Math - Numbers and Fraction Operations

Number and Operations – Fractions (NF)

Note: Grade 4 expectations in this domain are limited to fractions with denominators 2, 3, 4, 5, 6, 8, 10, 12, and 100.


  • 4.NF.A  Extend understanding of fraction equivalence and ordering.
    • 4.NF.A.1  Explain why a fraction a/b is equivalent to a fraction (n x a)/(n x b) by using visual fraction models, with attention to how the number and size of the parts differ even though the two fractions themselves are the same size. Use this principle to understand and generate equivalent fractions.
    • 4.NF.A.2  Compare two fractions with different numerators and different denominators (e.g., by creating common denominators or numerators and by comparing to a benchmark fraction).
      1. Understand that comparisons are valid only when the two fractions refer to the same size whole.
      2. Record the results of comparisons with symbols >, =, or <, and justify the conclusions.
  • 4.NF.B  Build fractions from unit fractions by applying and extending previous understanding of operations on whole numbers.
    • 4.NF.B.3  Understand a fraction a/b with a > 1 as a sum of unit fractions (1/b).
      1. Understand addition and subtraction of fractions as joining and separating parts referring to the same whole.
      2. Decompose a fraction into a sum of fractions with the same denominator in more than one way (e.g., 3/8 = 1/8 + 1/8+1/8; 3/8 = 2/8 + 1/8; 2 1/8 = 1 + 1 + 1/8 + or 2 1/8 = 8/8 + 8/8 + 1/8).
      3. Add and subtract mixed numbers with like denominators (e.g., by using properties of operations and the relationship between addition and subtraction and/or by replacing each mixed number with an equivalent fraction).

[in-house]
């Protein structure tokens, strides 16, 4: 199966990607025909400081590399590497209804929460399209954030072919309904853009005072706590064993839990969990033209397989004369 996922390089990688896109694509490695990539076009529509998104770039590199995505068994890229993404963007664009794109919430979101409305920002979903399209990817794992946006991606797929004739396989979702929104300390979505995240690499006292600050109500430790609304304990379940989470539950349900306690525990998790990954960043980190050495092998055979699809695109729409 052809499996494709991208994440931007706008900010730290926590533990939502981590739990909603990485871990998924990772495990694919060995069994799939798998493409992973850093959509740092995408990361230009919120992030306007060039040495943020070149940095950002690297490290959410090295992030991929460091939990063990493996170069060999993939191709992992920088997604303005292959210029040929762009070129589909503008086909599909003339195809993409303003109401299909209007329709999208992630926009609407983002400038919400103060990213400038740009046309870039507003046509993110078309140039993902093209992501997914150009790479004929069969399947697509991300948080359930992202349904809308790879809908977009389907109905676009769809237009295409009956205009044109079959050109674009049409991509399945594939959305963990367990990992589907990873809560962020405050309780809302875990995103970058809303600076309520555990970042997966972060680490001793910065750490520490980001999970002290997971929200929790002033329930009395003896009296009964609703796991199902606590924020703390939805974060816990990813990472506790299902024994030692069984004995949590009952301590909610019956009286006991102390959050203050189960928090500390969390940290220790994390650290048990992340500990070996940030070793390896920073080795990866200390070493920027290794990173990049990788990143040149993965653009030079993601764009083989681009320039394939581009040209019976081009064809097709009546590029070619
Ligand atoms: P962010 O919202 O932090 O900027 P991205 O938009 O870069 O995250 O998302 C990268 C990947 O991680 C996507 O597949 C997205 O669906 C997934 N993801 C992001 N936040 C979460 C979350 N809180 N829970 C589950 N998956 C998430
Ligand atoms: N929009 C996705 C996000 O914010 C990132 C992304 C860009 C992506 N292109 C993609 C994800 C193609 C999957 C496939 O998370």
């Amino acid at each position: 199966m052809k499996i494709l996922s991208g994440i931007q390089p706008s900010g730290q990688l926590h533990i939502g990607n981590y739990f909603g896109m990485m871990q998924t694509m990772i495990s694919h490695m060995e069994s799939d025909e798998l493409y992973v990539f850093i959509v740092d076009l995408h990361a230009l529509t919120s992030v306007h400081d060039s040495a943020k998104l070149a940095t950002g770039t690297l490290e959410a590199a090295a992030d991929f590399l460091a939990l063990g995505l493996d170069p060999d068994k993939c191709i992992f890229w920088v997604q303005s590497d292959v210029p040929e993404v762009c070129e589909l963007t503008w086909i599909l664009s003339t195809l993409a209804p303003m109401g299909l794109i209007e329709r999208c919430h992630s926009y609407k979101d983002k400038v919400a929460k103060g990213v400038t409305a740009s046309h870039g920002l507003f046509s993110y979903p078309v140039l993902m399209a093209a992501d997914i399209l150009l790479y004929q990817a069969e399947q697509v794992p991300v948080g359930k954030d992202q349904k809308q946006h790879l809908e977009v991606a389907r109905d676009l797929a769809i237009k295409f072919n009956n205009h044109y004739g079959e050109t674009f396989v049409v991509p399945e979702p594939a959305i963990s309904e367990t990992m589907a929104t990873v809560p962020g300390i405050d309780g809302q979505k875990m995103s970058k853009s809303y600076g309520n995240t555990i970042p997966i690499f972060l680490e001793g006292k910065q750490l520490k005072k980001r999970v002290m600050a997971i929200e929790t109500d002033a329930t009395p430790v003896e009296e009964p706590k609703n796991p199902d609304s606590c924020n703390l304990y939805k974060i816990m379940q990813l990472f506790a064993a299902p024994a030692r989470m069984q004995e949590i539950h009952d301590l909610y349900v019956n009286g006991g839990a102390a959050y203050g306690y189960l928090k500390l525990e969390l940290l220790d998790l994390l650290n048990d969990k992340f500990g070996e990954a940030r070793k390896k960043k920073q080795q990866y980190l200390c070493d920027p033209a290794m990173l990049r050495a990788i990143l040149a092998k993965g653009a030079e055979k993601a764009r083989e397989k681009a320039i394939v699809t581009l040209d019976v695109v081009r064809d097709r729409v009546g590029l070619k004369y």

4. Solve word problems involving addition and subtraction of fractions referring to the same whole and having like denominators.
    • 4.NF.B.4  Build fractions from unit fractions.
      1. Understand a fraction as a multiple of a unit fraction. In general, = a x .
      2. Understand a multiple of as a multiple of a unit fraction, and use this understanding to multiply a whole number by a fraction. In general, n x = .
      3. Solve word problems involving multiplication of a whole number by a fraction. For example, if each person at a party will eat 3/8 of a pound of roast beef, and there will be 5 people at the party, how many pounds of roast beef will be needed? Between what two whole numbers does your answer lie?
  • 4.NF.C  Understand decimal notation for fractions, and compare decimal fractions.
    • 4.NF.C.5  Express a fraction with denominator 10 as an equivalent fraction with denominator 100, and use this technique to add two fractions with respective denominators 10 (tenths) and 100 (hundredths). For example, express 3/10 as 30/100, and and 3/10 + 4/100 = 34/100. (Note: Students who can generate equivalent fractions can develop strategies for adding fractions with unlike denominators in general. But addition and subtraction with unlike denominators, in general, is not a requirement at this grade.)
    • 4.NF.C.6  Use decimal notation for fractions with denominators 10 (tenths) or 100 (hundredths), and locate these decimals on a number line.
    • 4.NF.C.7  Compare two decimals to hundredths by reasoning about their size. Understand that comparisons are valid only when the two decimals refer to the same whole. Record the results of comparisons with the symbols >, =, or <.

*Please note that students at CTA Independence are accelerated in math therefore are learning the level one year above their current grade.